Lafayette Square

(Photo and description from 1930)

In the Heart of Modern New Orleans:  The white porticoed building on the left is the City Hall, across
Lafayette Square from the U.S. Post Office, on the right.  On the corner diagonally across from the
Post Office is the Times Picayune building, and a little farther to the left and rear are the offices of
the Item and the Tribune.  The tallest structure is the Hibernia Bank building.

Many things have changed since 1930.

The Square is now surrounded by the Hale Boggs Federal Building/U.S. Courthouse, The F.
Edward Hebert Federal Building/Post Office, the U.S. Court of Appeals, the Federal Reserve and
the Pan American Life Center.  Gallier Hall remains, along with a few other buildings from times
gone by, but the newspapers are no more.  And Hibernia Bank, the tallest building in the photo
above, is easily lost among the many skyscrapers
looming over it today.

But, even with the changes that surround it, 230 years after it was conceived, the Square

remains a beautiful and peaceful oasis in the heart of the bustling Central Business District.
Lafayette Square is New Orleans' second oldest park.  It was designed in 1788
and named in honor of French aristocrat and Revolutionary War hero, Gilbert
du Motier, Marquis de Lafayette.

Hurricane Katrina damaged the trees in the park in 2005, and debris from
nearby buildings made the park unsafe.  A group of neighborhood residents
and downtown workers formed the Lafayette Square Conservancy and
transformed it into the premier urban space it is today.
Gallier Hall, facing Lafayette Square, served as New Orleans' city hall from
the 1850's to the 1950's.  It now serves as a reception hall for civic events
and is home to the Ty Tracy Theatre.  It's been designated as a National
Historic Landmark.  Photo between 1900-1915.
Construction completed in 1915, the building to the left was orignally a U.S.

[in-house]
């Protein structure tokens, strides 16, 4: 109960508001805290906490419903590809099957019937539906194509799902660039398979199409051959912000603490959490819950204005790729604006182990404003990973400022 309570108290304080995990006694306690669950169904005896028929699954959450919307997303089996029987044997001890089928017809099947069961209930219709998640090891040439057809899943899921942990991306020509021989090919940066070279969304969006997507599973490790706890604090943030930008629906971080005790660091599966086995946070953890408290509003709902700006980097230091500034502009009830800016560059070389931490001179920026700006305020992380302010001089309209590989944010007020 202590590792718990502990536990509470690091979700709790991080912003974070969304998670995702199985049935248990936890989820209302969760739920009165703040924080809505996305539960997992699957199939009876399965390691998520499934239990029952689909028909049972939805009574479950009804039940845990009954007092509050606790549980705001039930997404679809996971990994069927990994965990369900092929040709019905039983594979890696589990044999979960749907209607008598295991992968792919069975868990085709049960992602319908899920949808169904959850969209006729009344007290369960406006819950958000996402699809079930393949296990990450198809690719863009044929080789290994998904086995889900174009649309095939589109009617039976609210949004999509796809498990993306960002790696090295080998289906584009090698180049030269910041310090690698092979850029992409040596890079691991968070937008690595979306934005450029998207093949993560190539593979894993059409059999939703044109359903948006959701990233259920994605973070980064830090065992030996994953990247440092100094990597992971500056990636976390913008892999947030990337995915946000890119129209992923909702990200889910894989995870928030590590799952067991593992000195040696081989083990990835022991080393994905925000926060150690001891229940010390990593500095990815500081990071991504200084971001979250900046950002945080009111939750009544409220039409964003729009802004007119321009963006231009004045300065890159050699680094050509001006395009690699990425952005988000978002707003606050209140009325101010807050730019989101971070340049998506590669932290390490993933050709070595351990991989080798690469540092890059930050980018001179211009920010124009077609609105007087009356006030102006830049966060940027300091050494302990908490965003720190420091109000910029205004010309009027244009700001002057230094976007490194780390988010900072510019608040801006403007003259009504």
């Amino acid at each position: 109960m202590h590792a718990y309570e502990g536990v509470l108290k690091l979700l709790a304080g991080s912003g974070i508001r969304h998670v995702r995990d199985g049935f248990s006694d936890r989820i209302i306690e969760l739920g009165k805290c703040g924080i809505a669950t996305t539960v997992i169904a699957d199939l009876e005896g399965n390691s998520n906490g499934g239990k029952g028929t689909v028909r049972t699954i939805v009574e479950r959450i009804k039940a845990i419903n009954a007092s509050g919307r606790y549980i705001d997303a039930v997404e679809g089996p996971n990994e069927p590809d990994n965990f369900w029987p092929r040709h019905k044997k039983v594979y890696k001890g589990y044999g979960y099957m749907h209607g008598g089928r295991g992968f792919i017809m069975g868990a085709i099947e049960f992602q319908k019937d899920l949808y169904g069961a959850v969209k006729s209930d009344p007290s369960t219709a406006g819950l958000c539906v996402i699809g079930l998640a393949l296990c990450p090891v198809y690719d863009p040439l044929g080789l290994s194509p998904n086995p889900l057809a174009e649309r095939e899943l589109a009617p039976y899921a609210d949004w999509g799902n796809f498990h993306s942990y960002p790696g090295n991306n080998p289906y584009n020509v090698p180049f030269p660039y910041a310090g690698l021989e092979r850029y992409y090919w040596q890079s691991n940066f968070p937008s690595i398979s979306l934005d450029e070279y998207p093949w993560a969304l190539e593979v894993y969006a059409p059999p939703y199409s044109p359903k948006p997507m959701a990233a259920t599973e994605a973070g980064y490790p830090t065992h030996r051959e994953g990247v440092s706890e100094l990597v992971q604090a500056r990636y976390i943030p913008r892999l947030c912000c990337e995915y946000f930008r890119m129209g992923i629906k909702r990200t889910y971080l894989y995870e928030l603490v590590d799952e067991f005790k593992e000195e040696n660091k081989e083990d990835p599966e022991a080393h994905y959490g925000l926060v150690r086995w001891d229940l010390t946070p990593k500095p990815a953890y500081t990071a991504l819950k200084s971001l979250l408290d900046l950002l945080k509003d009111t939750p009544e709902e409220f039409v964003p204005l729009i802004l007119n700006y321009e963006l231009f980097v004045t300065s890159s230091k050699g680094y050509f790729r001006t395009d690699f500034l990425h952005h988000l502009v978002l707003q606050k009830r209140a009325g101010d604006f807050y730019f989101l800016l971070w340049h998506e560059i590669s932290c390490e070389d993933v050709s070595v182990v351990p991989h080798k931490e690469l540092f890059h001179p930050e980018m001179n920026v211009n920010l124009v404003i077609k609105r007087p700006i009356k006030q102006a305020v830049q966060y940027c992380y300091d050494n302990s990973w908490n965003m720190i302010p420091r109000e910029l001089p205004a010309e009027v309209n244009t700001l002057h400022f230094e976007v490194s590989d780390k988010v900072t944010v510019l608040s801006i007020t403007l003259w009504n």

Post Office and Courthouse, it's now the John Minor Wisdom U.S. Court of
Appeals.  In the early 1960's, the Post Office and Court vacated the building.  
In 1971, the beautiful old building underwent an extensive restoration.  
When it was completed, the 5th Circuit Court of Appeals returned to the
building as it's only tenant.
Gallier Hall and Benjamin Franklin statue, probably late 1800's.
Lafayette Park, 1938.  The church in the distance is St. Patrick's on Camp Street.
On the left, the impressive First Presbyterian Church, constructed in 1857; it
was destroyed by the great hurricane of 1915 and immediately re-built, omitting
the upper portion of the spire.  In 1938, the federal government purchased and
demolished the church to make room for a new federal office building.
Date of this image is unknown, but it was sometime before 1915, as the church
still has its steeple.  The building on your left, across the side street, of Gallier
Hall is Soule Business College.  Most of the landscape around the square has
changed, but, although no longer a business college, the Soule building remains.
Above and below, ca. 1938, not long before First
Presbyterian Church was demolished.  The building
next to it survives and is still the Hotel Lafayette